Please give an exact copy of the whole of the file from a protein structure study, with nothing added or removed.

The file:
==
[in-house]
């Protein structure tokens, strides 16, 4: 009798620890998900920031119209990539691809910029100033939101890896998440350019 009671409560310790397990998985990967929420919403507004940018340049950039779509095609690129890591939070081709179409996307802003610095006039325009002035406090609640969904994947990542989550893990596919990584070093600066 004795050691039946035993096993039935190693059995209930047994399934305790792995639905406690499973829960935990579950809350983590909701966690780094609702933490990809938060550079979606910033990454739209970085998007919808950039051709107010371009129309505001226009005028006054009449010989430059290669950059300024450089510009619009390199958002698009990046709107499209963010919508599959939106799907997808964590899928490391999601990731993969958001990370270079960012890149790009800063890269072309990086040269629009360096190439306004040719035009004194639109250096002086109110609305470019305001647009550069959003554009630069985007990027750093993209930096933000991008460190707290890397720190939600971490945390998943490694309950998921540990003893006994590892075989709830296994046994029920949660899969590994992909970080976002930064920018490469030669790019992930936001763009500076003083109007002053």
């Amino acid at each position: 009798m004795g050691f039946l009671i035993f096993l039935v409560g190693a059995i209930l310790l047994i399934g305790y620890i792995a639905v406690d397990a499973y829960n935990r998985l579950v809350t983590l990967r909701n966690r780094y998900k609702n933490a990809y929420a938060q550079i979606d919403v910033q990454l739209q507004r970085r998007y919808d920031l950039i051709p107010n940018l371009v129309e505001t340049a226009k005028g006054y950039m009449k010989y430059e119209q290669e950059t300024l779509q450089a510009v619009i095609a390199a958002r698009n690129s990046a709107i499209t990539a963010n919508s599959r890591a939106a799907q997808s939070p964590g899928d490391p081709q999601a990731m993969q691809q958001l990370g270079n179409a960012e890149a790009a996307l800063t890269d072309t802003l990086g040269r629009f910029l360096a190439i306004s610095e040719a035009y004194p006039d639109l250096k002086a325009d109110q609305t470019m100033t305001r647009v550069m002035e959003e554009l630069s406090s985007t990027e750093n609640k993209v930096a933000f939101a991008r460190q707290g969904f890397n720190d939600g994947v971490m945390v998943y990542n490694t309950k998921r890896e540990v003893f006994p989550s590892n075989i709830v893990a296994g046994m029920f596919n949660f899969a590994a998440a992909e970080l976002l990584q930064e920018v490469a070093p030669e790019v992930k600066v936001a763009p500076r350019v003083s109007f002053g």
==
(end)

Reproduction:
[in-house]
């Protein structure tokens, strides 16, 4: 009798620890998900920031119209990539691809910029100033939101890896998440350019 009671409560310790397990998985990967929420919403507004940018340049950039779509095609690129890591939070081709179409996307802003610095006039325009002035406090609640969904994947990542989550893990596919990584070093600066 004795050691039946035993096993039935190693059995209930047994399934305790792995639905406690499973829960935990579950809350983590909701966690780094609702933490990809938060550079979606910033990454739209970085998007919808950039051709107010371009129309505001226009005028006054009449010989430059290669950059300024450089510009619009390199958002698009990046709107499209963010919508599959939106799907997808964590899928490391999601990731993969958001990370270079960012890149790009800063890269072309990086040269629009360096190439306004040719035009004194639109250096002086109110609305470019305001647009550069959003554009630069985007990027750093993209930096933000991008460190707290890397720190939600971490945390998943490694309950998921540990003893006994590892075989709830296994046994029920949660899969590994992909970080976002930064920018490469030669790019992930936001763009500076003083109007002053």
């Amino acid at each position: 009798m004795g050691f039946l009671i035993f096993l039935v409560g190693a059995i209930l310790l047994i399934g305790y620890i792995a639905v406690d397990a499973y829960n935990r998985l579950v809350t983590l990967r909701n966690r780094y998900k609702n933490a990809y929420a938060q550079i979606d919403v910033q990454l739209q507004r970085r998007y919808d920031l950039i051709p107010n940018l371009v129309e505001t340049a226009k005028g006054y950039m009449k010989y430059e119209q290669e950059t300024l779509q450089a510009v619009i095609a390199a958002r698009n690129s990046a709107i499209t990539a963010n919508s599959r890591a939106a799907q997808s939070p964590g899928d490391p081709q999601a990731m993969q691809q958001l990370g270079n179409a960012e890149a790009a996307l800063t890269d072309t802003l990086g040269r629009f910029l360096a190439i306004s610095e040719a035009y004194p006039d639109l250096k002086a325009d109110q609305t470019m100033t305001r647009v550069m002035e959003e554009l630069s406090s985007t990027e750093n609640k993209v930096a933000f939101a991008r460190q707290g969904f890397n720190d939600g994947v971490m945390v998943y990542n490694t309950k998921r890896e540990v003893f006994p989550s590892n075989i709830v893990a296994g046994m029920f596919n949660f899969a590994a998440a992909e970080l976002l990584q930064e920018v490469a070093p030669e790019v992930k600066v936001a763009p500076r350019v003083s109007f002053g």